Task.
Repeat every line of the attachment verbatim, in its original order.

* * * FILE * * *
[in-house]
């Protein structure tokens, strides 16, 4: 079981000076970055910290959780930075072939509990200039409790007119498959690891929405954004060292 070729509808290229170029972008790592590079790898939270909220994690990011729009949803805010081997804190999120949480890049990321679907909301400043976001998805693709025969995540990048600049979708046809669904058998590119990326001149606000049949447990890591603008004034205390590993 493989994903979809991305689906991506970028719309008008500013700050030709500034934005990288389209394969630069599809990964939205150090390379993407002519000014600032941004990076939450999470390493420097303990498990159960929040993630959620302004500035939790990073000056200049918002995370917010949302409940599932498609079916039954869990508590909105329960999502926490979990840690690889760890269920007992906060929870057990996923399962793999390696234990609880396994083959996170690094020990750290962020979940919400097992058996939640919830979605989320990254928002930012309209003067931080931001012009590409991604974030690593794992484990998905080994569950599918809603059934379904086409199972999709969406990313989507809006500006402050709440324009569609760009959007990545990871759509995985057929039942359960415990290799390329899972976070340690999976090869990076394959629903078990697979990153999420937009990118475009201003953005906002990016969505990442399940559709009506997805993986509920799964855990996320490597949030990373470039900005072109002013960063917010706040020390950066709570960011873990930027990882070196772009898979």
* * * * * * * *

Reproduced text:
[in-house]
């Protein structure tokens, strides 16, 4: 079981000076970055910290959780930075072939509990200039409790007119498959690891929405954004060292 070729509808290229170029972008790592590079790898939270909220994690990011729009949803805010081997804190999120949480890049990321679907909301400043976001998805693709025969995540990048600049979708046809669904058998590119990326001149606000049949447990890591603008004034205390590993 493989994903979809991305689906991506970028719309008008500013700050030709500034934005990288389209394969630069599809990964939205150090390379993407002519000014600032941004990076939450999470390493420097303990498990159960929040993630959620302004500035939790990073000056200049918002995370917010949302409940599932498609079916039954869990508590909105329960999502926490979990840690690889760890269920007992906060929870057990996923399962793999390696234990609880396994083959996170690094020990750290962020979940919400097992058996939640919830979605989320990254928002930012309209003067931080931001012009590409991604974030690593794992484990998905080994569950599918809603059934379904086409199972999709969406990313989507809006500006402050709440324009569609760009959007990545990871759509995985057929039942359960415990290799390329899972976070340690999976090869990076394959629903078990697979990153999420937009990118475009201003953005906002990016969505990442399940559709009506997805993986509920799964855990996320490597949030990373470039900005072109002013960063917010706040020390950066709570960011873990930027990882070196772009898979």